Mane street

A walk down Tib Street in Manchester, where the number of salons shows how service industries are starting to dominate our streets

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On the edge of Manchester city centre, the Northern Quarter has enjoyed a rise in popularity over the last 10 years. Once the stomping ground for local artists, musicians, goths and bohemians, the gentrification of the area has seen the jumbled network of streets becoming increasingly favoured by hen parties and young professionals seeking trendy cocktails and bottomless brunch.

In the last six months the Northern Quarter – the area between Piccadilly, Victoria and Ancoats – has welcomed the arrival of a £12 per hour cat café. A two bedroom flat can fetch up to £1,500 a month in rent, and you’re lucky if you can find a pint for less than £4.50 in most of the bars and pubs.

“I wouldn’t say there’s a rivalry. Everyone gets on with each other and does their thing.”

The Northern Quarter’s rise in popularity has had an inevitable effect on the demographic of the area. Although most venues still proudly cling to the Northern Quarter’s alternative and leftfield roots, those who previously used the old buildings as studios are seeking cheaper rents in neighbouring Ancoats, Angel Meadows and the Green Quarter. But while some artists and musicians are moving out of the Northern Quarter due to rising costs, a different form of creativity is thriving: hairdressing.

Tib Street is a narrow street in the heart of the Northern Quarter. Populated by a number of small independent businesses including a butcher, a florist, and a dimly lit beer shop, parts of the street wouldn’t look out of place in JK Rowling’s Diagon Alley. At just 400 metres long, you can walk down Tib Street in less than five minutes, but thanks to a recent surge in hairdressers opening up in the area, there are now 10 salons operating just a stone’s throw away from each other.

Concentrations of unusual industries are not new in Tib Street. Throughout the twentieth century it was affectionately known as a pet shop paradise, where you could buy everything from a goldfish to a monkey. A mosaic marking this colourful past and Swan Street Pet Shop, at the top end of Tib Street, are all that remain of this unique history. Later on a quite different industry boomed, as sex shops became synonymous with Tib Street and the surrounding roads – today only one remains.

“It’s turning into the barber quarter, not the Northern Quarter,” says Ross Parlane, who opened up his salon RPB 18 months ago. “I wouldn’t say there’s a rivalry. I think everyone gets on with each other and does their thing.”

Parlane’s salon is minimalist. There are just three chairs placed side by side, but at 10am on a cold Wednesday morning, all of them are full.

“We’re fully booked every day,” says Parlane, leaning over to trim a regular client’s beard. “We’ve got a really strong clientele, we’re very strong on social media, we have a large following on Instagram so it’s not really affecting us. If anything we’re getting more clients from it. We’re a bit different to most of the other barber shops – we’re all online booking, we don’t have people sitting around waiting for an appointment.”

Parlane’s use of social media makes him a truly modern barber. The shop’s Instagram account has more than 14,000 followers, and Parlane posts daily updates so his clients can stay on top of the latest trends.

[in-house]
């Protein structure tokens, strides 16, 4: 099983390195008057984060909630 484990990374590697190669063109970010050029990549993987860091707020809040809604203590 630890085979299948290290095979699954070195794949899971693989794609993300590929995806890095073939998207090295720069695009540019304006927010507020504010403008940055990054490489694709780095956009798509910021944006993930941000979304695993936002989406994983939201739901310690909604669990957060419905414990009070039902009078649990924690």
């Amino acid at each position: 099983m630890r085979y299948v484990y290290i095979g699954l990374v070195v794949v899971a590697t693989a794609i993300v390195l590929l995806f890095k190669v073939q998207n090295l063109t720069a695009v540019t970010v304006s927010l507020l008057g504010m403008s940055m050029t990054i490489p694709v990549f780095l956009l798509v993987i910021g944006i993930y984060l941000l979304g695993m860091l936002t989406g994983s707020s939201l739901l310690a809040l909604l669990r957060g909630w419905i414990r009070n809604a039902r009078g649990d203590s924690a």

“We’re all offering something different and everyone always needs their hair cutting.”

Most of the styles featured on Parlane’s Instagram account play into the stereotypical Northern Quarter look. Many of the men have lumberjack beards, while others have their hair styled in a Peaky Blinders-esque undercut with a textured top.

“Every day we make sure we do an Instagram post so we can keep our clients fresh and on top of the latest styles,” says Parlane. “Many clients just pick styles off our Instagram instead of looking at other shops or other things. Instagram is used as a very powerful tool for our clients.”

Parlane uses social media well. Clients can buy RPB branded t-shirts and combs in the shop, and Parlane has posted images of customers wearing their RPB t-shirts across the globe, from outside New York’s Flat Iron Building to Amsterdam’s red light district.

A standard men’s haircut at RPB costs £24, and the shop boasts David Moyes and a number of young Manchester United and City players among its clientele. The shop is licensed too.

“When we first opened Guinness sent us 100 boxes of beer to give out to clients. We’re planning on having male grooming nights. We have some events planned for this year but we want to keep it close to our chests.

“Every man needs a haircut. If they come to their last £24, would they spend it going out or would they spend it on keeping themselves looking good? I think men always want to look good now – modern day men are so bothered about their image.”

African-Caribbean hairdresser Raimi Shoneye was the first current salon owner to open up on Tib Street. Shoneye’s salon KAI Hair might be next door to RPB, but the two couldn’t be more different in aesthetics.

Left to right: Ross Parlane, Damien Feeley, Melissa Timperley, Nick McClure, Olivier Morosini
Left to right: Ross Parlane, Damien Feeley, Melissa Timperley, Nick McClure, Olivier Morosini

While Parlane has chosen a slick, open shop front, Shoneye’s craft is done behind a veil of office-style vertical blinds, and the walls of the shop are plastered with photos of figures such as Muhammad Ali and Nelson Mandela.

“I’ve seen the area change dramatically,” says Shoneye, who opened his salon 12 years ago. “I still have the same clientele but you’ve seen a dramatic change in the passing trade. It was very intimidating in the old days around here. Not many people came around this area – it was dark and seedy – but now the Northern Quarter is the place to be.”

A standard men’s haircut at KAI Hair starts at £12, and Shoneye says around 65 per cent of his clientele is made up of people with African-Caribbean or European hair, differentiating him from other stylists on the street.

“Every shop has a different type of clientele,” says Shoneye. “If you are good at what you are doing you’re going to keep your clientele, and that’s what it’s all about – being good at your game.”